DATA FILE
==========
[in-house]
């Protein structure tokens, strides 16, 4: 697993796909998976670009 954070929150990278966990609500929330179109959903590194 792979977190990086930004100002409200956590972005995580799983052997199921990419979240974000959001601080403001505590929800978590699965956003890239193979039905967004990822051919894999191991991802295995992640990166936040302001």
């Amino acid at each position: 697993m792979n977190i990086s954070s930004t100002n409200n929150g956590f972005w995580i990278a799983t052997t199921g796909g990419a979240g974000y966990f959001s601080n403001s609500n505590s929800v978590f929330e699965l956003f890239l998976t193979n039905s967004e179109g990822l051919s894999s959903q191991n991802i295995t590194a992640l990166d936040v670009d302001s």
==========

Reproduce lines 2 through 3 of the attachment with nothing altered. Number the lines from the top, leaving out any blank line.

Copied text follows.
């Protein structure tokens, strides 16, 4: 697993796909998976670009 954070929150990278966990609500929330179109959903590194 792979977190990086930004100002409200956590972005995580799983052997199921990419979240974000959001601080403001505590929800978590699965956003890239193979039905967004990822051919894999191991991802295995992640990166936040302001």
């Amino acid at each position: 697993m792979n977190i990086s954070s930004t100002n409200n929150g956590f972005w995580i990278a799983t052997t199921g796909g990419a979240g974000y966990f959001s601080n403001s609500n505590s929800v978590f929330e699965l956003f890239l998976t193979n039905s967004e179109g990822l051919s894999s959903q191991n991802i295995t590194a992640l990166d936040v670009d302001s």